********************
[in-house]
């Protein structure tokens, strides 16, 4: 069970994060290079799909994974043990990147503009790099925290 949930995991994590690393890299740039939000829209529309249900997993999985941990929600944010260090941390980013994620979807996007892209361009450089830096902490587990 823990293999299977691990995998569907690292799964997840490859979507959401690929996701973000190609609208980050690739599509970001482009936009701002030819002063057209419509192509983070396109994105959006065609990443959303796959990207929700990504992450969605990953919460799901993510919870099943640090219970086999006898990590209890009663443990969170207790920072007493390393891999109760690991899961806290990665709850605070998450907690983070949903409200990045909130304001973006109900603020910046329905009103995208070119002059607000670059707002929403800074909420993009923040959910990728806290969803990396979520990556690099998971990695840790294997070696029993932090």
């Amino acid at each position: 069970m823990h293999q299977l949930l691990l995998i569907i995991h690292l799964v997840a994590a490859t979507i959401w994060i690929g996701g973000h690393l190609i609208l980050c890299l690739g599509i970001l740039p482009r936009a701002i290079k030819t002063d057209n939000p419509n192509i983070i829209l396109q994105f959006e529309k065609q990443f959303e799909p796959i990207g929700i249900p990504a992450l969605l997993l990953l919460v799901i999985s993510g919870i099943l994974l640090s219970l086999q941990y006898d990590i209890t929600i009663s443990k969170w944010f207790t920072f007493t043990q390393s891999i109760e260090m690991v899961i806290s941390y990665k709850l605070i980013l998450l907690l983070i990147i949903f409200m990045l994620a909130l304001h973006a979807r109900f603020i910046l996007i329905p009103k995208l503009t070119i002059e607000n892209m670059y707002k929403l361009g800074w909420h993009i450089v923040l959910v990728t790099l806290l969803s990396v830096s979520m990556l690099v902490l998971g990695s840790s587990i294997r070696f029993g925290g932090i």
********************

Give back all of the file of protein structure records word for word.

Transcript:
[in-house]
């Protein structure tokens, strides 16, 4: 069970994060290079799909994974043990990147503009790099925290 949930995991994590690393890299740039939000829209529309249900997993999985941990929600944010260090941390980013994620979807996007892209361009450089830096902490587990 823990293999299977691990995998569907690292799964997840490859979507959401690929996701973000190609609208980050690739599509970001482009936009701002030819002063057209419509192509983070396109994105959006065609990443959303796959990207929700990504992450969605990953919460799901993510919870099943640090219970086999006898990590209890009663443990969170207790920072007493390393891999109760690991899961806290990665709850605070998450907690983070949903409200990045909130304001973006109900603020910046329905009103995208070119002059607000670059707002929403800074909420993009923040959910990728806290969803990396979520990556690099998971990695840790294997070696029993932090």
């Amino acid at each position: 069970m823990h293999q299977l949930l691990l995998i569907i995991h690292l799964v997840a994590a490859t979507i959401w994060i690929g996701g973000h690393l190609i609208l980050c890299l690739g599509i970001l740039p482009r936009a701002i290079k030819t002063d057209n939000p419509n192509i983070i829209l396109q994105f959006e529309k065609q990443f959303e799909p796959i990207g929700i249900p990504a992450l969605l997993l990953l919460v799901i999985s993510g919870i099943l994974l640090s219970l086999q941990y006898d990590i209890t929600i009663s443990k969170w944010f207790t920072f007493t043990q390393s891999i109760e260090m690991v899961i806290s941390y990665k709850l605070i980013l998450l907690l983070i990147i949903f409200m990045l994620a909130l304001h973006a979807r109900f603020i910046l996007i329905p009103k995208l503009t070119i002059e607000n892209m670059y707002k929403l361009g800074w909420h993009i450089v923040l959910v990728t790099l806290l969803s990396v830096s979520m990556l690099v902490l998971g990695s840790s587990i294997r070696f029993g925290g932090i």